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Reception & Reading
Friday, November 11
At Kepler’s Books, Menlo Park, CA
Join us for a celebratory evening and bring a friend! The three finalists will read their essays and the winner will be announced that night!
By Kaija Richter
What is feared by the majority of the people is something I really look forward to: growing old. I can’t wait to get grey hair. I can’t wait to get reading glasses. I can’t wait to learn how to knit scarves for my grandchildren-to-be. I can’t wait to count the wrinkles around my eyes. I can’t wait to get old.
It may seem silly to others to want those things but there was a time in my life where I wasn’t sure if I would be able to ever see my three daughters become teenagers or to welcome their first boyfriend to our family or to even see them in a white dress walking down the aisle.
On a sunny Friday afternoon in August 2013 I got the phone call. While the kids were laughing and playing outside a voice told me that the biopsy results came back and said that it’s breast cancer. The voice apologized for the bad news and asked if I was alright. With a fake smile on my face I lied and said “Sure…”. I hung up and tried to wrap my head around what had just happened. Did he really say “It’s cancer”? Maybe they mixed up the specimen and it’s all a big misunderstanding. Maybe he’ll call me back in a couple minutes, apologizing and telling me that everything is alright and there’s nothing to worry about. He didn’t call back. There was no mix-up. It was true. It was cancer. Deal with it.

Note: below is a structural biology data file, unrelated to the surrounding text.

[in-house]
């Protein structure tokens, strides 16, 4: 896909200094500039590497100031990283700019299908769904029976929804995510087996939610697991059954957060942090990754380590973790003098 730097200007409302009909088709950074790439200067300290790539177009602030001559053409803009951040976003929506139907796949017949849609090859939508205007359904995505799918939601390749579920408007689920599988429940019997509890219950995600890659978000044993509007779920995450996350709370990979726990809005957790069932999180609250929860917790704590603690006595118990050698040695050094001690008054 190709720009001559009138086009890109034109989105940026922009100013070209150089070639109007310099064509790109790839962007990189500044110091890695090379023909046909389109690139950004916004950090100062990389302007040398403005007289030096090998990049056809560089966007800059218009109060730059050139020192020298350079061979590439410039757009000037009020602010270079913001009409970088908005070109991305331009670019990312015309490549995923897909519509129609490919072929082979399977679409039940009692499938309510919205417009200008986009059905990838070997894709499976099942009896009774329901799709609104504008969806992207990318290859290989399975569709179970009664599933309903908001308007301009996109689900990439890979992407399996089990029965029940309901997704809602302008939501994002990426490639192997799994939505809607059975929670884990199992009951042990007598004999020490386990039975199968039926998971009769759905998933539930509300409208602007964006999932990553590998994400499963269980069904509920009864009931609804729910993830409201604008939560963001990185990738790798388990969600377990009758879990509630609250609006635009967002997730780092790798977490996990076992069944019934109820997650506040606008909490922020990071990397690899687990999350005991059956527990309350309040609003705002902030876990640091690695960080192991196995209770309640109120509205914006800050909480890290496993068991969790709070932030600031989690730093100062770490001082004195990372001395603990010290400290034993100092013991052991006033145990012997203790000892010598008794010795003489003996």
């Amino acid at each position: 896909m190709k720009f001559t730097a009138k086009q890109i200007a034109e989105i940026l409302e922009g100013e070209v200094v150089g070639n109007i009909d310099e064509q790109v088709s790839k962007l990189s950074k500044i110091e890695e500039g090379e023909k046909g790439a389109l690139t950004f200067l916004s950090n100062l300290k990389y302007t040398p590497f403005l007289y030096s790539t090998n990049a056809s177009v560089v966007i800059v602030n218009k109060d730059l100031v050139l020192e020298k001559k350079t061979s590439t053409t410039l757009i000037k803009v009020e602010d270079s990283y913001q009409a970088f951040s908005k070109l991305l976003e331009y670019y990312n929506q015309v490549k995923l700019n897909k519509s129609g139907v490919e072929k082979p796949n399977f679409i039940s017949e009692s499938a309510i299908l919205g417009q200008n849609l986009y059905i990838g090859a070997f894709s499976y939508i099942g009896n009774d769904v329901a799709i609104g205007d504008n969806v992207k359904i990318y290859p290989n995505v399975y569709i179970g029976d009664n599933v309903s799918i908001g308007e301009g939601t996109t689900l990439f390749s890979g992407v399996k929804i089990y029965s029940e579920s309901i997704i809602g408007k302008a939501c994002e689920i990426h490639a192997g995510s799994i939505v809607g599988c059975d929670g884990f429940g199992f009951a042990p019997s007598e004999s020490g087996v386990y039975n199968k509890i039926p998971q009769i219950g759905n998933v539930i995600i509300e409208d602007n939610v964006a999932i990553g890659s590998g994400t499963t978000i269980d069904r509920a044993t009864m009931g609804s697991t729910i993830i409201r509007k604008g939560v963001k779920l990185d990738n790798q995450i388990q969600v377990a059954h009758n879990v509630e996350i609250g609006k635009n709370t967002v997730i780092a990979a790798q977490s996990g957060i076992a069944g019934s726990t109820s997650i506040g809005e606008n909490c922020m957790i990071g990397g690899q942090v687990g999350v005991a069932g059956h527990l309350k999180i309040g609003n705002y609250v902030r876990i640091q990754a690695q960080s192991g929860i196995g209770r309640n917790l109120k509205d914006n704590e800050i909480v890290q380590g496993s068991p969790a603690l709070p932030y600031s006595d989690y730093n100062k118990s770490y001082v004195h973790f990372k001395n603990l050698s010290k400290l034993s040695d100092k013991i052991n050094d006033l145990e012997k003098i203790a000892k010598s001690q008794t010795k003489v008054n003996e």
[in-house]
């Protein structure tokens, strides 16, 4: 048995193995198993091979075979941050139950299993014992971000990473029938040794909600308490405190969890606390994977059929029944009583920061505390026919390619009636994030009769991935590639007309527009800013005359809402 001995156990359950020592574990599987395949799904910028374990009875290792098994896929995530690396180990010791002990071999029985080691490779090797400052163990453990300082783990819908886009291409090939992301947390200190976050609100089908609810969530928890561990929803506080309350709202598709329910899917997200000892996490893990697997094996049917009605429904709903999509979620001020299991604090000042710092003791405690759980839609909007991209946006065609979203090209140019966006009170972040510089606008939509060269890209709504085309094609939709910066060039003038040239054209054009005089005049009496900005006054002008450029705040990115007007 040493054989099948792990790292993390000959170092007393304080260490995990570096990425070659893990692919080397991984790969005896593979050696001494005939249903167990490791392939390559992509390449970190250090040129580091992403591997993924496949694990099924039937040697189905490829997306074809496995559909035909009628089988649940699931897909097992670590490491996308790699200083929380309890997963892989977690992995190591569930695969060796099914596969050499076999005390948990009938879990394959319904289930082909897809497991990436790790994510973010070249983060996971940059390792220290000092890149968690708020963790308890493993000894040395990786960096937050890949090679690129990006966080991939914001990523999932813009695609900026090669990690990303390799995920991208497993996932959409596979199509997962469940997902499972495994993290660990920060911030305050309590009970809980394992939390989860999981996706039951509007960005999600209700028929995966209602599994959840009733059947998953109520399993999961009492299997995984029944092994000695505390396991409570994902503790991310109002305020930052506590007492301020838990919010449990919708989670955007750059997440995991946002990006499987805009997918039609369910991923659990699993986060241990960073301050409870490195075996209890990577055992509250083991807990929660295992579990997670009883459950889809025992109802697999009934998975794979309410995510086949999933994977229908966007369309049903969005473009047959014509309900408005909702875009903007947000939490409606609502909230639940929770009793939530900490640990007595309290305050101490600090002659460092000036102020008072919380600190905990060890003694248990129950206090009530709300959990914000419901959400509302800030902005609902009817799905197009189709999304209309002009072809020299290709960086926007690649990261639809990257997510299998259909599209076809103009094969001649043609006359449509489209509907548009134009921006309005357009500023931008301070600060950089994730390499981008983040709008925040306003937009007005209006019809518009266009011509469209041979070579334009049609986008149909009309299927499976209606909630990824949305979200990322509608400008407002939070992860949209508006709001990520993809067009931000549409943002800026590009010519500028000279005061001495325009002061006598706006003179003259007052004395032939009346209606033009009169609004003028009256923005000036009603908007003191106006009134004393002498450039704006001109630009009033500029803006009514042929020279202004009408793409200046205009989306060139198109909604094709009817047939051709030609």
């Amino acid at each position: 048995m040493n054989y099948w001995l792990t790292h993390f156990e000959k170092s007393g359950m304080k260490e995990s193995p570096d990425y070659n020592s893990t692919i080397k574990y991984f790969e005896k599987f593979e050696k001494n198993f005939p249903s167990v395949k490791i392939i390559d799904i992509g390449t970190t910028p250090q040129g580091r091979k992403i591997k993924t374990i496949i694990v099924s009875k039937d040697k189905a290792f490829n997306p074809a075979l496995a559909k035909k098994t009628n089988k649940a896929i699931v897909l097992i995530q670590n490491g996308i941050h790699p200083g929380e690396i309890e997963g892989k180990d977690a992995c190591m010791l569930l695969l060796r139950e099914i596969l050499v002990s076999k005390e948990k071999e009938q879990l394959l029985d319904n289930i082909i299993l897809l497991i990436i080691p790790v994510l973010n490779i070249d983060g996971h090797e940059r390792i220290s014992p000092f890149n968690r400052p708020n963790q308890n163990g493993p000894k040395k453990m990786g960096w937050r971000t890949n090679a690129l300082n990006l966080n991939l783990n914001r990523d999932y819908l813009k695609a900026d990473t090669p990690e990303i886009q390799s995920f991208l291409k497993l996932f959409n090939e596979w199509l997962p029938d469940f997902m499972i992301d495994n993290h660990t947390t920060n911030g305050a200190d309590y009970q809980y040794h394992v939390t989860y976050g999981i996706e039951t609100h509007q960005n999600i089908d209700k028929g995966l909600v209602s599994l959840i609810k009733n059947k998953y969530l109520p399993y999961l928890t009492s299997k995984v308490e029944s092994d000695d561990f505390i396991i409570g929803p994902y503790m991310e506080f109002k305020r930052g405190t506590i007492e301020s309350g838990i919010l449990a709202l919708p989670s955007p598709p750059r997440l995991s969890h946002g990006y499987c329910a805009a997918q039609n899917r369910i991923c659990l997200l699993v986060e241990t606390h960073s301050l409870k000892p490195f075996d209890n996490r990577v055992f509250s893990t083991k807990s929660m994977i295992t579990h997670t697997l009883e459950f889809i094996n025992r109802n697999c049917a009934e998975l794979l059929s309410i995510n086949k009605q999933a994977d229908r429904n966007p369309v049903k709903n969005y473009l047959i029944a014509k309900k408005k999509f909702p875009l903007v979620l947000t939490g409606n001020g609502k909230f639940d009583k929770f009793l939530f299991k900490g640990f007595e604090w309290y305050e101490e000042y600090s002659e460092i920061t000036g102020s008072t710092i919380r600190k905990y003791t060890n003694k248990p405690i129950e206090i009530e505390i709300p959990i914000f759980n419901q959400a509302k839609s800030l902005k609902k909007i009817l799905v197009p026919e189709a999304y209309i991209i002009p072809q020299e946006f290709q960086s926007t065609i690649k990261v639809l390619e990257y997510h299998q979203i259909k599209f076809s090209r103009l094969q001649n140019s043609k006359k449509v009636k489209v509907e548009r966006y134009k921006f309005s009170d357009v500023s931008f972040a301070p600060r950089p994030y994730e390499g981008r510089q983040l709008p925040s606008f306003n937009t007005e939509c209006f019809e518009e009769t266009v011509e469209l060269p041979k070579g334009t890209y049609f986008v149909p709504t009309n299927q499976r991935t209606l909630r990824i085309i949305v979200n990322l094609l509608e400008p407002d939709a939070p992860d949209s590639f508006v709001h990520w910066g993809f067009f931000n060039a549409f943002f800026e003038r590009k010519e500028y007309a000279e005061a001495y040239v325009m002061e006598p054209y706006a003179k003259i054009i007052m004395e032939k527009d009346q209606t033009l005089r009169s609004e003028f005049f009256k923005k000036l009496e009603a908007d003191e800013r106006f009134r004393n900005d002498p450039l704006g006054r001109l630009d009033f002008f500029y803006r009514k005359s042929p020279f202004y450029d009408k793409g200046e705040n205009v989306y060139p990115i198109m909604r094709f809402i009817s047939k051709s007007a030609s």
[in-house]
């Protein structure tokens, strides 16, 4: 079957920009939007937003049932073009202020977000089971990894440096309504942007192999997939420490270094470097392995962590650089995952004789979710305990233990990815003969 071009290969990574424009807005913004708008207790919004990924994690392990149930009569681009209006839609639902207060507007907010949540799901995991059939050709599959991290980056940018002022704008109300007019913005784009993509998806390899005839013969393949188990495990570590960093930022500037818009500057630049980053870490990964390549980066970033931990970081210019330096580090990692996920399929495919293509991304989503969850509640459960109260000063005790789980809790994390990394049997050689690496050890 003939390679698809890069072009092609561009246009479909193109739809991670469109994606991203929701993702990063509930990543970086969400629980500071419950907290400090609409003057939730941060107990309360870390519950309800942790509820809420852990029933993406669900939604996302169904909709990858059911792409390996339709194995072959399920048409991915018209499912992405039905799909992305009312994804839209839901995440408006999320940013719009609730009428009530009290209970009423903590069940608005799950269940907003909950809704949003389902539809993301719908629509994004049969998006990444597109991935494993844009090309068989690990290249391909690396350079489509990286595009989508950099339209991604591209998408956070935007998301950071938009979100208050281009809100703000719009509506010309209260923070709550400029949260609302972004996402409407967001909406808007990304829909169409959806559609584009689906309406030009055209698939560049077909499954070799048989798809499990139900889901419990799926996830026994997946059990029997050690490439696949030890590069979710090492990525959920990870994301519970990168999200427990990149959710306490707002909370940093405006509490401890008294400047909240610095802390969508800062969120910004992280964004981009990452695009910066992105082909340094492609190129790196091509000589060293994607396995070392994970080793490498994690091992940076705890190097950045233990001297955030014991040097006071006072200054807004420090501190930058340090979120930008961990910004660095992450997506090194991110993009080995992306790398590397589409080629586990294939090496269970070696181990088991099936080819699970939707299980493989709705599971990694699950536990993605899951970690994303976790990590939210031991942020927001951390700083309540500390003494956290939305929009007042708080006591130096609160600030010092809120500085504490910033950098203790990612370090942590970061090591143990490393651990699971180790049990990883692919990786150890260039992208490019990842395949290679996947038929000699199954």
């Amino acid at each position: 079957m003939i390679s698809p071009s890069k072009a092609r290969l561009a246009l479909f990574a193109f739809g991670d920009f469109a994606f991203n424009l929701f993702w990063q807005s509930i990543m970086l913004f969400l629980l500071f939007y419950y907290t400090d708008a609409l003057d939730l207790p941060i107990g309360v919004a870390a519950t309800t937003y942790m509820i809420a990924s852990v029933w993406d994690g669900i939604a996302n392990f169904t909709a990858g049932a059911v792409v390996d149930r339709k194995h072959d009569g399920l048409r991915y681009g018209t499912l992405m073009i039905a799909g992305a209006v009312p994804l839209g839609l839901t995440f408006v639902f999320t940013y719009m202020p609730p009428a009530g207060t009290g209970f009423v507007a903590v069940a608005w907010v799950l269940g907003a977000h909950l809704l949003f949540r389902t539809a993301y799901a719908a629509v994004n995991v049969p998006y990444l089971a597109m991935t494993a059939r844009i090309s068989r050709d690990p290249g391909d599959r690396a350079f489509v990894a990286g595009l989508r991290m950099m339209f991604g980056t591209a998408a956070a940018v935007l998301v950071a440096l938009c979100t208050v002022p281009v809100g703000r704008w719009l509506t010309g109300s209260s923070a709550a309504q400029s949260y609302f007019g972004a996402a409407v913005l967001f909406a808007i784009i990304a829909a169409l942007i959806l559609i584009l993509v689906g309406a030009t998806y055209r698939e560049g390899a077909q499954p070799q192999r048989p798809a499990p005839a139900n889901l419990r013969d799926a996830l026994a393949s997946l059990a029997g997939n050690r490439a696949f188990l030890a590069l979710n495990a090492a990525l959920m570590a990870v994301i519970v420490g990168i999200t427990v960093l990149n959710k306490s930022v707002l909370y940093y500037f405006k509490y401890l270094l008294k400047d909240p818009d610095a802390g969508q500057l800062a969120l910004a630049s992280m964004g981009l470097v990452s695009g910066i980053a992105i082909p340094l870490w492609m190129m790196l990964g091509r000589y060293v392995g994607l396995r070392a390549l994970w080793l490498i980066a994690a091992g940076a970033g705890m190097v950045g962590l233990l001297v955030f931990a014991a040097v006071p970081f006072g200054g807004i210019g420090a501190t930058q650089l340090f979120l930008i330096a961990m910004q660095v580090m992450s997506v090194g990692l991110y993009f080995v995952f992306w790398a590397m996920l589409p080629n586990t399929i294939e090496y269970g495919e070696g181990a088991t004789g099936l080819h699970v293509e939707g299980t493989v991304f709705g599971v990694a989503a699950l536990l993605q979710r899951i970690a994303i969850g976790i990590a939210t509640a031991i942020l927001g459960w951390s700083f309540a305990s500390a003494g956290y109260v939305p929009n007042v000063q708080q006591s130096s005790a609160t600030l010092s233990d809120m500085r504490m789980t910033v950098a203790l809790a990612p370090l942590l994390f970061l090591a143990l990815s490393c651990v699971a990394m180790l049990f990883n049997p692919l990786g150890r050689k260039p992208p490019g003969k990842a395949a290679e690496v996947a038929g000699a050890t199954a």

The next three days were a blur. Tears mixed with fear, sleepless nights, online research, phone calls from friends and family, and doctor’s appointments. I was somewhat ok during the day. Surgery had to be planed; I would be out for a couple of weeks so my parents had to fly in from Germany. But as soon as the sun set and the house went quiet with everyone sleeping I was left alone with my thoughts. My thoughts of my kids having to grow up without their mom. My thoughts of leaving my husband alone with all the responsibilities and all the work. My thoughts of suffering through Chemo Therapy and/or Radiation. My thoughts that the last picture my kids will ever have of their mom is a bold woman in a hospital bed. My thoughts of dying. My thoughts of leaving everyone I love and care about in pain over my death. I ran out of tears at one point. I was hurting so much.
On the third day I started to dig myself out of the dark hole I was in and began doing research online about my options. I did my homework and came prepared to every single doctor’s appointment. At one point, my oncologist told me that she never had a patient that was so well informed. I asked her questions that no one else ever asked her. I finally began to feel like I got the reins to my life back. That I was finally in charge again of what is happening to me. I worked with the best doctors. I always got honest answers for my millions of questions. The fear slowly disappeared (but it never completely vanished). I would see my kids walk down the aisle in a white dress someday. That was my goal that kept me going.
Recovery was fairly quick and I was back on my feet in no time. Until in 2015 it all started again. I discovered a new lump in the same breast where I had a Mastectomy done 2 years earlier. Biopsy. Phone call. Bad news. Cancer. But this time I was prepared. I knew what to expect. I knew what and who I was fighting for. For my daughters, for my husband, and for my life.
My husband and my kids picked me up after every surgery. My daughters were there when I opened my eyes. At home they read stories to me while I was recovering. They brought me tea and food. They took care of me. And I love their little souls for being so sweet. In the darkest hours my daughters were my light. Their smiling faces, their laughs, their hugs, their kind words of encouragement kept me fighting. I am not going to miss a single second of their life!